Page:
The Douro Valley provides the perfect atmosphere to simply relax over your final few days. Rolling hills lined with vineyards, expansive views of the curvy Douro river and an array of sensual explorations await throughout this wine region, one of the world's oldest. Take the 90-minute scenic drive (if you're still holding onto a rental car), or arrange transportation with your hotel to arrive with ease (and avoid the winding valley roads).

If you've enjoyed utilizing Portugal's rail network, take the train from Porto into into Regua, which will put you within short distance to a number of 100-year-old wine estates, quintas, which have opened their doors to travelers as charming bed-and-breakfast accommodations.

Our top choice to sink into the natural pace of the land after a busy few days of city sightseeing is Six Senses Douro Valley - a completely renovated 19th-century manor house. Let the landscape sweep over you before indulging in a full spa treatment, complete with grapeseed oil exfoliations and wine soaks. Wholly rejuvenated, an exquisite 10-course dinner with wine pairings (as well as the option to cook along with the chefs) awaits - a true chef's table experience.

Stay: The Six Senses Douro Valley is a reason to visit the valley unto itself. The resort chain's first foray in Europe captures the region's relaxing essence - through everything from its infinity pool overlooking the Douro River to relaxation pods scattered about its vegetable fields - while comfortably facilitating a stay of health and wellness. The scenery is surreal, local food and wine are a rightful focus, and guided yoga sessions, cooking classes and hikes into the hills will keep you moderately active and engaged should you need a break from that blissful view.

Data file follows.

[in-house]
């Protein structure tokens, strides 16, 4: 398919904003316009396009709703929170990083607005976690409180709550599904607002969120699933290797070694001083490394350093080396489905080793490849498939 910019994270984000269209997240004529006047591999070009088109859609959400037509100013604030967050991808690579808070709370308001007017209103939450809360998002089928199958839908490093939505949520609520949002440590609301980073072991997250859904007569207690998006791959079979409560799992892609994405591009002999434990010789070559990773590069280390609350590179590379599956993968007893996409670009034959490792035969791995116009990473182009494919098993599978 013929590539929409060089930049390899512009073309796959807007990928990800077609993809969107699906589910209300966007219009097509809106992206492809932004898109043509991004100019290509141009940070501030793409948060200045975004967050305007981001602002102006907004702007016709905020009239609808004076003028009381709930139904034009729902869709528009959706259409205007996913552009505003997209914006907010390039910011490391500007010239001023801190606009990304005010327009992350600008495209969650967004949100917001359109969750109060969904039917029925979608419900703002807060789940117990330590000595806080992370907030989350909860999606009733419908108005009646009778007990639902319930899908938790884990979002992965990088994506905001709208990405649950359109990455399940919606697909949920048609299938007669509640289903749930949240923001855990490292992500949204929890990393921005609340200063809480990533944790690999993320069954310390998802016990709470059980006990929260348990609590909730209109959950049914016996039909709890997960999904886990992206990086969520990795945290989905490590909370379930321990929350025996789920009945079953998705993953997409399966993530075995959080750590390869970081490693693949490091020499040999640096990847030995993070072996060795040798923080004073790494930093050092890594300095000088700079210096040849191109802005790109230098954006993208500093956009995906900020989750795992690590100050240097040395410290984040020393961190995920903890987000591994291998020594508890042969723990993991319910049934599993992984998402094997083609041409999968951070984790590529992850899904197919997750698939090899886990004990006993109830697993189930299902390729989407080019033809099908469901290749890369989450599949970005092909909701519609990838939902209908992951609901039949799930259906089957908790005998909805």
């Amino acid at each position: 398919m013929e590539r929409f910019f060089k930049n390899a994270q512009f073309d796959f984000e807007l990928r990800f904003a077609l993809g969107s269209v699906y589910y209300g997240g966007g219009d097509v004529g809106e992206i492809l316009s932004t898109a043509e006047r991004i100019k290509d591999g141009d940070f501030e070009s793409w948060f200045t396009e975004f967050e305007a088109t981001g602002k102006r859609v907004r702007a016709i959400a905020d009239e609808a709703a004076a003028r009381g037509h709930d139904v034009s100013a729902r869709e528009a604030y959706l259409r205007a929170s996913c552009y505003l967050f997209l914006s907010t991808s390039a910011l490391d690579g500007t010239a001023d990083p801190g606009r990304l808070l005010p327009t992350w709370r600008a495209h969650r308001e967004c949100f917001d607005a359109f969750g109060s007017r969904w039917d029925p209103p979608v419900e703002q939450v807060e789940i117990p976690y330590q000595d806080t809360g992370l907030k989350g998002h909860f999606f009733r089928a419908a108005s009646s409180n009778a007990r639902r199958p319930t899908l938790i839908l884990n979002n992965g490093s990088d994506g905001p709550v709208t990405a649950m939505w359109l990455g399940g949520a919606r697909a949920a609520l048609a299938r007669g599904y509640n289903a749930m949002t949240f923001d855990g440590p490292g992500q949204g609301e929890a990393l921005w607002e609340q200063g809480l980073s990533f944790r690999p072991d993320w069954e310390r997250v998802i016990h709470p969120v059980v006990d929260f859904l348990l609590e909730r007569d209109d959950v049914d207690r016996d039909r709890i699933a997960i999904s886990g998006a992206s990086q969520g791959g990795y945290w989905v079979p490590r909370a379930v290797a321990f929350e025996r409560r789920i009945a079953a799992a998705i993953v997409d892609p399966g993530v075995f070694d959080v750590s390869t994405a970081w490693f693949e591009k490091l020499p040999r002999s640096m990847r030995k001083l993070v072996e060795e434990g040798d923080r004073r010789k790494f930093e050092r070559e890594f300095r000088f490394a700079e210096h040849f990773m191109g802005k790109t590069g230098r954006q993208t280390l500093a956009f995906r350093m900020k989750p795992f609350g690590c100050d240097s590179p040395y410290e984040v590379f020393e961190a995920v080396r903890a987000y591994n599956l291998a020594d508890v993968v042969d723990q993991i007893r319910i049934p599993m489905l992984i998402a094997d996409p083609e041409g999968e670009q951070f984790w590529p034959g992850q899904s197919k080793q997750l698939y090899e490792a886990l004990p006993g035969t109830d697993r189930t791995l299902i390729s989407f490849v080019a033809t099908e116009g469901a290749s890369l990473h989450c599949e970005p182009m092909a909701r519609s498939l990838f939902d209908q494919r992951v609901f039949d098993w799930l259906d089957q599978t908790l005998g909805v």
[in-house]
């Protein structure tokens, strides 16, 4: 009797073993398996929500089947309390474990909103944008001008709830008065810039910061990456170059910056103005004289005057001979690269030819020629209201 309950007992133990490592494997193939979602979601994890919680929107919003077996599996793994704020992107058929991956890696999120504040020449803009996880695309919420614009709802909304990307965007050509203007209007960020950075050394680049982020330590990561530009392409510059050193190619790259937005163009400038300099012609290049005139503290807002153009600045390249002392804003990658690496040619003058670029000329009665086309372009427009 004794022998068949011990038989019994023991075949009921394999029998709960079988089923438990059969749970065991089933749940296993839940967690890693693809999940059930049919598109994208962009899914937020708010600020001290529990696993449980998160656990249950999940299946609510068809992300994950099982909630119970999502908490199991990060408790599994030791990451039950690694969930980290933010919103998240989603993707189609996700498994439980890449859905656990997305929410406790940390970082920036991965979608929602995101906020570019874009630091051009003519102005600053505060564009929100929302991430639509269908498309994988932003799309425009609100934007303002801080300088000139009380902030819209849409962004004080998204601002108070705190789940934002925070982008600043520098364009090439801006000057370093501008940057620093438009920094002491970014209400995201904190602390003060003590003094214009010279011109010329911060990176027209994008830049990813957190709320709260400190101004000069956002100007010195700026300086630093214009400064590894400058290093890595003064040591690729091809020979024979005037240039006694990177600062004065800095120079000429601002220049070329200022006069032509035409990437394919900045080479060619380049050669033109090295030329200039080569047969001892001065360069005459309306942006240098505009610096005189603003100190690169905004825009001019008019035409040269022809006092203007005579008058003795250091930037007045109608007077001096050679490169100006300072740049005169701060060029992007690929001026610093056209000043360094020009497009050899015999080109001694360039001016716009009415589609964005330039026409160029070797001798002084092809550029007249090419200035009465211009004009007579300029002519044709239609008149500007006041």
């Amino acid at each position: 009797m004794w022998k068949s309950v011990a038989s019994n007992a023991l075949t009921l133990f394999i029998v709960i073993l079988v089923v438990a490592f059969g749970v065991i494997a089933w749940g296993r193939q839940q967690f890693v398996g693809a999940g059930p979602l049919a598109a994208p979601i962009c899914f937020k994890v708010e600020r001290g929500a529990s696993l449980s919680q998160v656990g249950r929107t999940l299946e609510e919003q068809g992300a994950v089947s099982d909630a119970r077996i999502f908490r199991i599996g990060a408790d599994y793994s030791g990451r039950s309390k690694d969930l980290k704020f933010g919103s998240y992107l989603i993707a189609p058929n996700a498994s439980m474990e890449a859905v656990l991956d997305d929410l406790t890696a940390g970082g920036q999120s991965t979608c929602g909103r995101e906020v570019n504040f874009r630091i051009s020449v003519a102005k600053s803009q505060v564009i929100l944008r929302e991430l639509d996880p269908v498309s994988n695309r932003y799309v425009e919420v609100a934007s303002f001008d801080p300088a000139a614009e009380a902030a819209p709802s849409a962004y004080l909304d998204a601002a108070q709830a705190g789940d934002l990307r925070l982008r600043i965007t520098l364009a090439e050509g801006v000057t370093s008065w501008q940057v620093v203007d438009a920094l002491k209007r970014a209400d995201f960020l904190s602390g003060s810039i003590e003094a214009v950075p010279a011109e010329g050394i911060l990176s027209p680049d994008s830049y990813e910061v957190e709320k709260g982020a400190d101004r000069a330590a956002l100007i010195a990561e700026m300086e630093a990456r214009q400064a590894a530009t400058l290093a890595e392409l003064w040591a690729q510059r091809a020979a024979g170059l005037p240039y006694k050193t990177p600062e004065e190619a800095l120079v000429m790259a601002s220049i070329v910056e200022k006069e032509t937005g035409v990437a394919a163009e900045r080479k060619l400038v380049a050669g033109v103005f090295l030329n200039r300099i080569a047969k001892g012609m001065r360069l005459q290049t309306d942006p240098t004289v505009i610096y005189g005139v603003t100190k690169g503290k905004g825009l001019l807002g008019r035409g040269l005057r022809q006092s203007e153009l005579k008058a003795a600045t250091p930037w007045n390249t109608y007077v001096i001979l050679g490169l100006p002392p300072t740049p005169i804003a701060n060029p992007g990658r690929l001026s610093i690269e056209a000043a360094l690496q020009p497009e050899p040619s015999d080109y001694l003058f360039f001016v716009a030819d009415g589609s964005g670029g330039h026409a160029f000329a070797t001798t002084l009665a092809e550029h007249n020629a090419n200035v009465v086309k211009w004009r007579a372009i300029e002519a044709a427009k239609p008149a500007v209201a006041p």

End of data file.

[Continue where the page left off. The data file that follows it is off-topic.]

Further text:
Day 7: The Journey Back

You've likely have had a healthy fix of local wines by now, but should your curiosities persist, consider visiting another quinta or two for a proper vineyard tour complete with tasting. (Quinta da Pacheca is one of the region's oldest estates, established in 1738, and less than ten minutes from Six Senses). Eventually you'll have to part ways with your Port wine and will bid this beautiful land farewell.

Make your way back to Porto and load up on any Portuguese foods and goods before heading home. Perhaps now is the best time to tackle the local specialty francesinha sandwich, which is stuffed with ham, linguiça and steak, and smothered in melted cheese and hot tomato beer sauce. If you're not up for the gut-busting, fork-and-knife affair, some take-home chocolates and truffles laced with Port wine from Chocolataria Equador might be a better idea.

Know Before You Go:

A journey into Portugal without acknowledging the Algarve is almost unheard of. This southern and sun-soaked region is the country's most touristic, and absolutely worth a visit for its long stretches of beaches, sandy island retreats, lively coastal towns, and breathtaking cliffs - if only time weren't a factor.

If this part of Portugal is peaking your interests, parlay a visit down to the Algarve after your entry into Lisbon by renting a car and driving into the heart of the country's authentic and oft-overlooked Alentejo region (where soulful gastronomy and a slower pace awaits in sleepy villages and a practically private western coastline) before continuing onward toward to the popular oceanside region.

Have a glance at our Portugal Destination Guide for a full breakdown of the country's regions and various destinations to consider visiting during your honeymoon.